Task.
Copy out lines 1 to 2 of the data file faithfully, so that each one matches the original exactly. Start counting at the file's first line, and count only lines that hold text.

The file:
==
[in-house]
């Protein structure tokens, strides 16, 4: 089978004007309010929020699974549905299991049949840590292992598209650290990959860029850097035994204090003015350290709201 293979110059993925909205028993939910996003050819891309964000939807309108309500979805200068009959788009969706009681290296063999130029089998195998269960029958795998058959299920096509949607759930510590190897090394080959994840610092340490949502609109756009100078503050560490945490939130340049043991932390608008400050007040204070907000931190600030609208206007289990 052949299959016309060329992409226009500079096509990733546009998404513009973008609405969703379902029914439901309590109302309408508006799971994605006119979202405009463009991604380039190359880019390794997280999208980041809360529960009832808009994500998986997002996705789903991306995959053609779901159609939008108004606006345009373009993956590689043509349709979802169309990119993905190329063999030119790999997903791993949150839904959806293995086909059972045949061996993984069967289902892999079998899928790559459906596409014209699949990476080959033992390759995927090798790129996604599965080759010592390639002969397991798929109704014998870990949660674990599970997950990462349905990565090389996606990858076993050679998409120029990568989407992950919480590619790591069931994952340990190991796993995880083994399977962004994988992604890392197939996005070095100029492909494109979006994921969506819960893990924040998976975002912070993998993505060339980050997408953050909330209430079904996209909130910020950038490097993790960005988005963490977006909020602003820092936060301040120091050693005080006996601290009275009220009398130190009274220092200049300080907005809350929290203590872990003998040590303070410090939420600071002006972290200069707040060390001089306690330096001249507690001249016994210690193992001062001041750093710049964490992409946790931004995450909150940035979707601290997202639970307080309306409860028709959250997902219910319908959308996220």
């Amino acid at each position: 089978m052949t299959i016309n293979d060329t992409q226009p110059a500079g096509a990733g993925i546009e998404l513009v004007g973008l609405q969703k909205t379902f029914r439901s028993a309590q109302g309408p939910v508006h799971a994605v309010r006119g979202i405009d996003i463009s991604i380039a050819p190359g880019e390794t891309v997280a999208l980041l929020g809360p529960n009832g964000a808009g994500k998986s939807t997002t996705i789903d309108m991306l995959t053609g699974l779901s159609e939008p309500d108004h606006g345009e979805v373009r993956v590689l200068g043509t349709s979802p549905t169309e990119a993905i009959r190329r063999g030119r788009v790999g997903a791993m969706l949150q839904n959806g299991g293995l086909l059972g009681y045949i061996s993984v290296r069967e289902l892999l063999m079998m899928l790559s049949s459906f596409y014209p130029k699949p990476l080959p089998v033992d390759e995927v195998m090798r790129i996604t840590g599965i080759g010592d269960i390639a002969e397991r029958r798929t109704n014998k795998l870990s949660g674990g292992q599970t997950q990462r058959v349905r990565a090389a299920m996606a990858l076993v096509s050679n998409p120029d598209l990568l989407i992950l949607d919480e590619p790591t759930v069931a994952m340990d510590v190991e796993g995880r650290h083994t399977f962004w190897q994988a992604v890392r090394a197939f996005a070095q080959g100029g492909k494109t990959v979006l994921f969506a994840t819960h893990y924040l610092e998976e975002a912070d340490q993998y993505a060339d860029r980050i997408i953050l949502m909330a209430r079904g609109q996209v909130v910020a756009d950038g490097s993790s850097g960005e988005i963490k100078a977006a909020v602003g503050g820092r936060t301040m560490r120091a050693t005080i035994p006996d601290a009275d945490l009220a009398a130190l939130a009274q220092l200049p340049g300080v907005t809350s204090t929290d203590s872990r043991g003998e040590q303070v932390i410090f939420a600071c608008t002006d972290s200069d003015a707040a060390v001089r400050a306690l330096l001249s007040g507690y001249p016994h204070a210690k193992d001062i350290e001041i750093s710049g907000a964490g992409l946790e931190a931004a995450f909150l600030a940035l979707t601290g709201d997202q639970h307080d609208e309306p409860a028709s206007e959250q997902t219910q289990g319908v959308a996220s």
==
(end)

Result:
[in-house]
């Protein structure tokens, strides 16, 4: 089978004007309010929020699974549905299991049949840590292992598209650290990959860029850097035994204090003015350290709201 293979110059993925909205028993939910996003050819891309964000939807309108309500979805200068009959788009969706009681290296063999130029089998195998269960029958795998058959299920096509949607759930510590190897090394080959994840610092340490949502609109756009100078503050560490945490939130340049043991932390608008400050007040204070907000931190600030609208206007289990 052949299959016309060329992409226009500079096509990733546009998404513009973008609405969703379902029914439901309590109302309408508006799971994605006119979202405009463009991604380039190359880019390794997280999208980041809360529960009832808009994500998986997002996705789903991306995959053609779901159609939008108004606006345009373009993956590689043509349709979802169309990119993905190329063999030119790999997903791993949150839904959806293995086909059972045949061996993984069967289902892999079998899928790559459906596409014209699949990476080959033992390759995927090798790129996604599965080759010592390639002969397991798929109704014998870990949660674990599970997950990462349905990565090389996606990858076993050679998409120029990568989407992950919480590619790591069931994952340990190991796993995880083994399977962004994988992604890392197939996005070095100029492909494109979006994921969506819960893990924040998976975002912070993998993505060339980050997408953050909330209430079904996209909130910020950038490097993790960005988005963490977006909020602003820092936060301040120091050693005080006996601290009275009220009398130190009274220092200049300080907005809350929290203590872990003998040590303070410090939420600071002006972290200069707040060390001089306690330096001249507690001249016994210690193992001062001041750093710049964490992409946790931004995450909150940035979707601290997202639970307080309306409860028709959250997902219910319908959308996220």